Wednesday, April 26, 2006

Tasting notes - Kriek de Ranke

There's something truly special about the first moment in the spring when you find yourself aching for a refreshing beverage. It usually means that it's nice and warm out, and that you've exerted some physical effort that demands liquid payback. For many, that harbinger of a pleasant season soon to come would be celebrated with a lemonade, or a Campari & soda, or (god forbid) a Bud Light. But not for me. My taste buds and olfactory memories have been pushed into strange domains over years of experimentation, and to cut me from my winter's wrap, I need something pretty special to break the spell. Wrapped in minimally decorated paper like an illicit magazine subscription, Brouwerij de Ranke's Kriek de Ranke is my type of pre-summer celebration.

This funky gem pours on like incandescently radioactive liquid ruby. Unlike many of its brethren, though, the aroma that's unleashed when the bottle is opened has very little of the horsey, wild fungal odor. Instead, it's the smell of sour - not an aged, moldy vinegar sour, but a sourness that speaks to the act of ripening itself, a sour that evokes the earliest visages of springtime fruit and prematurely tasted produce, a sour of potential energy.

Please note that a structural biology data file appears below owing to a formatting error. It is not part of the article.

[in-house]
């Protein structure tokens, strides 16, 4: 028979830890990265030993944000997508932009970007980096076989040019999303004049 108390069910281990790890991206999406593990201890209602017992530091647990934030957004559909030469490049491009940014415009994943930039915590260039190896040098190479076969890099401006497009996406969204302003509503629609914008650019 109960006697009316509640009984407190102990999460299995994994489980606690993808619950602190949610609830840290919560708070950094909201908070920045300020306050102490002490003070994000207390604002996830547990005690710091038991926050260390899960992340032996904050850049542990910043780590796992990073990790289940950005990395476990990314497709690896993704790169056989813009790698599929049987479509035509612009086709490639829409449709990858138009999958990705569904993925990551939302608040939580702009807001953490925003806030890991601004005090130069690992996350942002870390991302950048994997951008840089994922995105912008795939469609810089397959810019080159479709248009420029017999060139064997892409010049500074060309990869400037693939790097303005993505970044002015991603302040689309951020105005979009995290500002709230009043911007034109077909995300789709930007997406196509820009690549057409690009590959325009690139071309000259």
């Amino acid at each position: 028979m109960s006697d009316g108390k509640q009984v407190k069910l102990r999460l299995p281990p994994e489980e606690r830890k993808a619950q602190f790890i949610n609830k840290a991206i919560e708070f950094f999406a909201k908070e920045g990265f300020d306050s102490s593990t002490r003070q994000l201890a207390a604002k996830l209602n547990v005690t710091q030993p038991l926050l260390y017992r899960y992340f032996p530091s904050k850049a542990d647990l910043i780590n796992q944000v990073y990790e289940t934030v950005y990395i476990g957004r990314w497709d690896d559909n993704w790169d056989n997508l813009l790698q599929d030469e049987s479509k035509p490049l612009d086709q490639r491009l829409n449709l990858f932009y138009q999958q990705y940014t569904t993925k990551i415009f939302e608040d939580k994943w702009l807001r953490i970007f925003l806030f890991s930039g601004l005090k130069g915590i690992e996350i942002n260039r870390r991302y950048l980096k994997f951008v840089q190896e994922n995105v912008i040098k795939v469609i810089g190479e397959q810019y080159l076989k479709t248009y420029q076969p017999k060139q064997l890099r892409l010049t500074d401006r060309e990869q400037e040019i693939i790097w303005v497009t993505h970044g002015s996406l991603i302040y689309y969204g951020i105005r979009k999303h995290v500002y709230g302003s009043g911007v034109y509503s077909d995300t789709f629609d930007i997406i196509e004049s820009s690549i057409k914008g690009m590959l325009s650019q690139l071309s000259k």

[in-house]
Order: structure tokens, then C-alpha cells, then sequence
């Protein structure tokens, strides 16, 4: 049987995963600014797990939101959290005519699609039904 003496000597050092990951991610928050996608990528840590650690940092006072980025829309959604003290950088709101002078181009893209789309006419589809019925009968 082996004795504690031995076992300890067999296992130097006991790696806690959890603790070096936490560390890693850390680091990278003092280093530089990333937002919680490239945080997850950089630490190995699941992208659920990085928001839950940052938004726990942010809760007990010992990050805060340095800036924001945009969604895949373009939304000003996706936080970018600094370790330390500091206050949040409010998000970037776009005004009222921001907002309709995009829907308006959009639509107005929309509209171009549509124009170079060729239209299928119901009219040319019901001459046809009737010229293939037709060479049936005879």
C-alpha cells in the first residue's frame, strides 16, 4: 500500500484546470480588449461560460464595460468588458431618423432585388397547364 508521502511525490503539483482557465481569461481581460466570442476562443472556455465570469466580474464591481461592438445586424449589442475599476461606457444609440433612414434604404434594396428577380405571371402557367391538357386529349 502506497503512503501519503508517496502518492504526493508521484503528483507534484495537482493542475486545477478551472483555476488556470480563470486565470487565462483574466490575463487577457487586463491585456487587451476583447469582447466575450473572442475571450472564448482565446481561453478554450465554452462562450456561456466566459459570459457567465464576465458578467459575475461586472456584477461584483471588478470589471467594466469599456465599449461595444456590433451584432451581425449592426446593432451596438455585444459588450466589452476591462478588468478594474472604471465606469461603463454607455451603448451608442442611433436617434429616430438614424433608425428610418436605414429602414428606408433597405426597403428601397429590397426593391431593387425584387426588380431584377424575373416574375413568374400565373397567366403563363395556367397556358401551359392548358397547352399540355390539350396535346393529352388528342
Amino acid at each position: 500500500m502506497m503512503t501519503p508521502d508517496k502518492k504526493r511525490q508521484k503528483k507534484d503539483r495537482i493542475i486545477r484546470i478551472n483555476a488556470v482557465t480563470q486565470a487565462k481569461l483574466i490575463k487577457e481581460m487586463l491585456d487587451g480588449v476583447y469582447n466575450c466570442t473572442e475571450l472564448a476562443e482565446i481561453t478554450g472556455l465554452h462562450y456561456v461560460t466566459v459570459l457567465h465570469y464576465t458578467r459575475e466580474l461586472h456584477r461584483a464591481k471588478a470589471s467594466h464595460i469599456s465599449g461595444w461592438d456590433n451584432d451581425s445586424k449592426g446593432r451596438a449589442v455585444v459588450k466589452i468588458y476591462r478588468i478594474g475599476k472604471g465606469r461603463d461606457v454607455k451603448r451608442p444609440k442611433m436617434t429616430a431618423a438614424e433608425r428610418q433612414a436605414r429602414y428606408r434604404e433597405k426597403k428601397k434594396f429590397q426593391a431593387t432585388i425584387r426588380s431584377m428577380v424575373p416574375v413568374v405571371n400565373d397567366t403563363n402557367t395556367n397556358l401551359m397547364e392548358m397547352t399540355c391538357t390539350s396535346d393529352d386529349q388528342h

The taste that follows is a wonderfully dry and tart cherry flavor that's all essence and no sweetness, like the promise of an early blossom compared to the end of harvest, nearly rotted fruit heaviness of a Hanssens. Hints of the true wildness of the character are easily buried within the odors of a day's work outdoors, and the finish is as quick as nightfall. It's truly a unique and poetic beer of the season, and worth all this gummy rhapsodizing. Sitting here admiring my first mosquito bite of the year, its a drink I find perfect to compliment that celebration of seasonal change.


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